Thursday, July 02, 2009

As if raising a child were not challenge enough


Eventually talk shifted to those who accompanied N. to T. and the unfolding chaos in F. There had been no recent news. A. gnawed on her lip until W. reached up to touch his mother’s mouth. “Awwight, mama,” he said, “awwight.”

Puzzled looks formed about the table. An expression of potential comprehension, not unlike that of those who suspect they have unraveled a secret, formed on P’s face. He leaned toward his son and said, “Are you telling mommy that it will be all right, W.?”

The boy nodded with the exaggerated certainty of a very young child and said, once more, “Awwight.”

P. smiled at his beloved. “I think we are raising a seer, my love.”

This domestic scene is not a proper part of the plot of this volume but it does link the home front with the distant battlefront and offers background for tales to come in future volumes.

I am curious, myself, about the shape W's life will take. I know he will participate as a layman at the first church council in that region, but right now he is a precocious pre-christian thirteen-month-old with a forest athlete for a father and an aristocratic urban sorceress for a mother. I think it's time for another cup of N's quality brews.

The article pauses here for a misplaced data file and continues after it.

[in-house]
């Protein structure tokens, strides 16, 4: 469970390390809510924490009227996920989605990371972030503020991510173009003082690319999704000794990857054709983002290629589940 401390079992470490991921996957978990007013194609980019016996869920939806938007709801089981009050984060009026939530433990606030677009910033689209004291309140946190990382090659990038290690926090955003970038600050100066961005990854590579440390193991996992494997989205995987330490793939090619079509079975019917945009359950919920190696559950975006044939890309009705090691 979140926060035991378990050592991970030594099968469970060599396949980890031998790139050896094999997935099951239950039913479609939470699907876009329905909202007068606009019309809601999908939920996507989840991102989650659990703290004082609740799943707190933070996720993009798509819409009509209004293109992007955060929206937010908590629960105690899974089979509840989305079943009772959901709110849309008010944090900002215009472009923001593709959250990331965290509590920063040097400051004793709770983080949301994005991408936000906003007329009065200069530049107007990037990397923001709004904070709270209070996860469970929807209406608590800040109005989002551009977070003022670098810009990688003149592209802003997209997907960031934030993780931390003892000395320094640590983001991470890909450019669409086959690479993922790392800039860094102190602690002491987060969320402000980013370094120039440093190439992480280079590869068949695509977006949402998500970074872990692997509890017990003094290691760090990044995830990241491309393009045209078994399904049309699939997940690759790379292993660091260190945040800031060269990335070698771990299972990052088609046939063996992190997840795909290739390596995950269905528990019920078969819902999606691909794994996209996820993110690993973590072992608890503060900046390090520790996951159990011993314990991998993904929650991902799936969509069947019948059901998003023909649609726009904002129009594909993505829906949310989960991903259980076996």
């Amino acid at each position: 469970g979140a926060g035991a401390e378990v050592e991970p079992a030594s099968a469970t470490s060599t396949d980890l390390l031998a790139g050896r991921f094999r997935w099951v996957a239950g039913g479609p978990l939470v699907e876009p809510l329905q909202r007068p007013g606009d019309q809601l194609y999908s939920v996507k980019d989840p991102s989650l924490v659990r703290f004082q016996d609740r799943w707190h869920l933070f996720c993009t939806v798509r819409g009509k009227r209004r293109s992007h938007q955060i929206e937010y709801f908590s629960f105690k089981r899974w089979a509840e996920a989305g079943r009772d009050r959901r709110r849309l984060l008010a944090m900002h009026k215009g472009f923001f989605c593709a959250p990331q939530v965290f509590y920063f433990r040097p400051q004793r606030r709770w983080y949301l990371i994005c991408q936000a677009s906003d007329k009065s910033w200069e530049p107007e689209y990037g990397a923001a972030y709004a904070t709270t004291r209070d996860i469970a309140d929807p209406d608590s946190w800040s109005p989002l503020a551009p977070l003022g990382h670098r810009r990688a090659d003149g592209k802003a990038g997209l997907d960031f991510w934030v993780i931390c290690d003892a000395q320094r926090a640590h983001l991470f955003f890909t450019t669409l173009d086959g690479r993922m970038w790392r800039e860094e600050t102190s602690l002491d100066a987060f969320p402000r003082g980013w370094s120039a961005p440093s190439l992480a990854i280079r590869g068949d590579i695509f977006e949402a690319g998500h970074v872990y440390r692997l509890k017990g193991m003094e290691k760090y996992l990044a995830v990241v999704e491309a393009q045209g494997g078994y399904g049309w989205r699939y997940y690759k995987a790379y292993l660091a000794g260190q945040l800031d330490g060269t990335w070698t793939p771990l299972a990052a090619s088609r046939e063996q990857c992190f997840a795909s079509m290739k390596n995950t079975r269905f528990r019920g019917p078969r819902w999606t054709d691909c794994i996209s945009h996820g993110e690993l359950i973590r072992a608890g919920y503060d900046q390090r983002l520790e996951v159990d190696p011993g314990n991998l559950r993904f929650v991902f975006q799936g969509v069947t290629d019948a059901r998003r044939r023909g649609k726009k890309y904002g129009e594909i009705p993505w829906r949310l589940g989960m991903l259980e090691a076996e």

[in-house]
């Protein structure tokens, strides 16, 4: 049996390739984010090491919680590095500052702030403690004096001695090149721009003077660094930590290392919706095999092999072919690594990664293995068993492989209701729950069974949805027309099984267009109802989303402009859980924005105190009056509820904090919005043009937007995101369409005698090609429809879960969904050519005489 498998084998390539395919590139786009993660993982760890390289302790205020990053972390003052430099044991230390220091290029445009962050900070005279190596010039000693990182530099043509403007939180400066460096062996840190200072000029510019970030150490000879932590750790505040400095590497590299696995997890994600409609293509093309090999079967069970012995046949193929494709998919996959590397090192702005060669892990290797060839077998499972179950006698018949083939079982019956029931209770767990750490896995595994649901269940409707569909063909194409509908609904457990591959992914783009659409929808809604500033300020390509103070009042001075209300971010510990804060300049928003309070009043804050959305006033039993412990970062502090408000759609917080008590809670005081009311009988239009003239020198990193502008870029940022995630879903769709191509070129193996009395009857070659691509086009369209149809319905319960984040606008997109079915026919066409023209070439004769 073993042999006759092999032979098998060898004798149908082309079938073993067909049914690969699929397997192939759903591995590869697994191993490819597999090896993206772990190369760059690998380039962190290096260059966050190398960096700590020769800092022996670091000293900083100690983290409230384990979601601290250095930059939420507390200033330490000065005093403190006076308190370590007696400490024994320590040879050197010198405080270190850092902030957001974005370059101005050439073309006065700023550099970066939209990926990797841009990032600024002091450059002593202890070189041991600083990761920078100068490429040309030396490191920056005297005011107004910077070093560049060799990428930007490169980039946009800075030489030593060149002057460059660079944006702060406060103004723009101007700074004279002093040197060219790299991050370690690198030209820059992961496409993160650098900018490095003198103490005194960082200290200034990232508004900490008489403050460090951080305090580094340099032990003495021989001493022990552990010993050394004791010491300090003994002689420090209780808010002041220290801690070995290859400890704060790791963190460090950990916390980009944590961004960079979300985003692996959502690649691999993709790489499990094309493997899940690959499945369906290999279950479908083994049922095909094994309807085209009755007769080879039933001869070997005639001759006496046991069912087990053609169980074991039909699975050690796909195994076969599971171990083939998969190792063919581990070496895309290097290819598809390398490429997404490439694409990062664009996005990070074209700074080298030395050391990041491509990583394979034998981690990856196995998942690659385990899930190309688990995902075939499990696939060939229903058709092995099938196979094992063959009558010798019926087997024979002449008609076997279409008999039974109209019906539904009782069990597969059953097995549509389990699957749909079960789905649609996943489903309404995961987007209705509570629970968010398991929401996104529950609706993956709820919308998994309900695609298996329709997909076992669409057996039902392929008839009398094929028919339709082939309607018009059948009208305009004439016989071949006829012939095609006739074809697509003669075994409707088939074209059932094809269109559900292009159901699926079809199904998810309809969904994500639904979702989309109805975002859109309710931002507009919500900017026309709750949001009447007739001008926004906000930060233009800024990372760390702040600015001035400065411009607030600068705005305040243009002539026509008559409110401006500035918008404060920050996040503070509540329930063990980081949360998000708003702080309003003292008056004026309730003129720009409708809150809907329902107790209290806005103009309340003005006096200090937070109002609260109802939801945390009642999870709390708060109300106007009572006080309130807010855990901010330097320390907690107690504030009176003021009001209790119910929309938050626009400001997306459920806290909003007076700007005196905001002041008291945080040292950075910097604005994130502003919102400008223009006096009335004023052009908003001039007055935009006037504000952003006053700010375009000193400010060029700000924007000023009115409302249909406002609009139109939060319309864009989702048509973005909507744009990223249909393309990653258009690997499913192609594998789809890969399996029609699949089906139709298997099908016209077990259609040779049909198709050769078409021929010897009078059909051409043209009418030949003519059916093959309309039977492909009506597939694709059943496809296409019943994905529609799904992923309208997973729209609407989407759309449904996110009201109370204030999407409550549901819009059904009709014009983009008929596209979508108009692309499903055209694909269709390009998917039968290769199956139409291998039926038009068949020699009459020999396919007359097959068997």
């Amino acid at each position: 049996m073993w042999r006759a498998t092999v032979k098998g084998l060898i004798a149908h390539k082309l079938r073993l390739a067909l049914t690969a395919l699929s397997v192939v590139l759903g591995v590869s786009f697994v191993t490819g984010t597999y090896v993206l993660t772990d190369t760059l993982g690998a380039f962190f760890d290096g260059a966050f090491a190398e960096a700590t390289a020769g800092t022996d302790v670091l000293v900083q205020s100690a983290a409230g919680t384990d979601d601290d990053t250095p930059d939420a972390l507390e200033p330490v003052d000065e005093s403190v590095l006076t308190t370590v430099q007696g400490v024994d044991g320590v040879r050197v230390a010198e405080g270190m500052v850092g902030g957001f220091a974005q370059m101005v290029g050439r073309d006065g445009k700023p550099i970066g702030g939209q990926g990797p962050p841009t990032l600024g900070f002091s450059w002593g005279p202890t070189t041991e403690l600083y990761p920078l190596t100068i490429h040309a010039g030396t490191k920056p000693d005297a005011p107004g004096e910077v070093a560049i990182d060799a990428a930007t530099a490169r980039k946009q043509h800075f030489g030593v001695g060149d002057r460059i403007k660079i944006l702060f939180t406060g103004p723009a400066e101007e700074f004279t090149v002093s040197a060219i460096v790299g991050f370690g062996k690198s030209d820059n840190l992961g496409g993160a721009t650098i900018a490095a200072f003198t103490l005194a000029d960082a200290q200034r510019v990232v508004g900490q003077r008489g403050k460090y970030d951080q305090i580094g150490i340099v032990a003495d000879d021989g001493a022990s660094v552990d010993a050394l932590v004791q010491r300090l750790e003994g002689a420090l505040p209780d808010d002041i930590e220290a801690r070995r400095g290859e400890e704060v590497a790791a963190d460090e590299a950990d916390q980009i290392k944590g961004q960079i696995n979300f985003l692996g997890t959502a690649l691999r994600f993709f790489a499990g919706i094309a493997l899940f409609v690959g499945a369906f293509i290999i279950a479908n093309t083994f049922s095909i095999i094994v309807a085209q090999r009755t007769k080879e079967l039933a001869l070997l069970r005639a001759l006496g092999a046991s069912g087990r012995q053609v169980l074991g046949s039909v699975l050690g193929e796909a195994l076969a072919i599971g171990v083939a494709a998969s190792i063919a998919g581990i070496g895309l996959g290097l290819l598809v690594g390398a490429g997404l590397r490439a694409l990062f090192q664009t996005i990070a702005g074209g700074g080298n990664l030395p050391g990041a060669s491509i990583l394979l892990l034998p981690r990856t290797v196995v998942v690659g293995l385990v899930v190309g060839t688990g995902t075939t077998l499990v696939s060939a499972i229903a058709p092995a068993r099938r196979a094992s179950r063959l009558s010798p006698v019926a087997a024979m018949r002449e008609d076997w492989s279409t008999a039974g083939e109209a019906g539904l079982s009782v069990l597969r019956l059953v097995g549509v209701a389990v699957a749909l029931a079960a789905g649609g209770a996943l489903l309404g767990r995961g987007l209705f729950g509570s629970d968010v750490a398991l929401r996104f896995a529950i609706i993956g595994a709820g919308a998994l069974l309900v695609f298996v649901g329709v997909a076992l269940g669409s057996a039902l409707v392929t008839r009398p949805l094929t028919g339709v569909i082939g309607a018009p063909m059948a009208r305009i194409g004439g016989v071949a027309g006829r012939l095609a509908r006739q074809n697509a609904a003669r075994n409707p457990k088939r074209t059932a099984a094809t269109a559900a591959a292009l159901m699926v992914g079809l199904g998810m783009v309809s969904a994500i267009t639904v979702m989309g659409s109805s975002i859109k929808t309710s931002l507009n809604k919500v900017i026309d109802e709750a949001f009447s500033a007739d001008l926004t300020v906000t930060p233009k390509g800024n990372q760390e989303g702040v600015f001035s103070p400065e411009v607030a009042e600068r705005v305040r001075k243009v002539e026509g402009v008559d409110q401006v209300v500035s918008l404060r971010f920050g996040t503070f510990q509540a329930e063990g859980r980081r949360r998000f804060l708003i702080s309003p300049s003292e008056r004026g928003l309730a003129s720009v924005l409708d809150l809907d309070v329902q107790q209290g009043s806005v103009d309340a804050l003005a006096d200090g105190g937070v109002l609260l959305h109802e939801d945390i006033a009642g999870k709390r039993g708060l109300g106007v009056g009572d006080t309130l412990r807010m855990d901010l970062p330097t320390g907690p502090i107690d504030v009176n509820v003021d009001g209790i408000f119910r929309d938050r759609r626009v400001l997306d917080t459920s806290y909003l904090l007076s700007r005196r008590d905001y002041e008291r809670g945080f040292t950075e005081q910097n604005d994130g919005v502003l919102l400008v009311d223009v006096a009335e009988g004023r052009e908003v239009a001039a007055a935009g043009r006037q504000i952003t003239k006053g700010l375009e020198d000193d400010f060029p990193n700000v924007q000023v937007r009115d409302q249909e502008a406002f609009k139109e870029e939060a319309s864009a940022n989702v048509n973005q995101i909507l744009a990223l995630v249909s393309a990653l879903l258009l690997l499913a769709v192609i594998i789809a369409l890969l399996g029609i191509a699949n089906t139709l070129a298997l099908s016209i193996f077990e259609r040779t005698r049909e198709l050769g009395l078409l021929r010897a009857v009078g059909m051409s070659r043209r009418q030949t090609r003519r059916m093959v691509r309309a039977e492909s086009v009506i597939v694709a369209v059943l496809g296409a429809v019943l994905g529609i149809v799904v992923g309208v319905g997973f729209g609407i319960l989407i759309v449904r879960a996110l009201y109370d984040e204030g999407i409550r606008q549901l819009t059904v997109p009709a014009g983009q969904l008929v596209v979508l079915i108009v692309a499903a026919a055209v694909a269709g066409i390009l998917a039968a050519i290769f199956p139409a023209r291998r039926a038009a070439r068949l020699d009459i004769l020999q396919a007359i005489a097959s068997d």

Oh, this dinner of friends is in the home of a gay couple. When you're writing fantasy fiction, the society can be ever-so-advanced, even in an 8th-century tribal setting.

Sweet dreams, my perspicacious parakeets!

--the BB

2 comments:

Grandmère Mimi said...

The domestic scene is beautifully written.

Paul said...

Thank you, Mimi. I often intersperse small, intimate, and usually peaceful scenes in between the more horrendous moments of my stories. It helps us get through the harder parts, of course, but it also reminds us where most of our lives are lived. The mother and child motif is so strong in the current story (even if it IS about a battle for a throne), that I may have to dedicate this one to the Theotokos.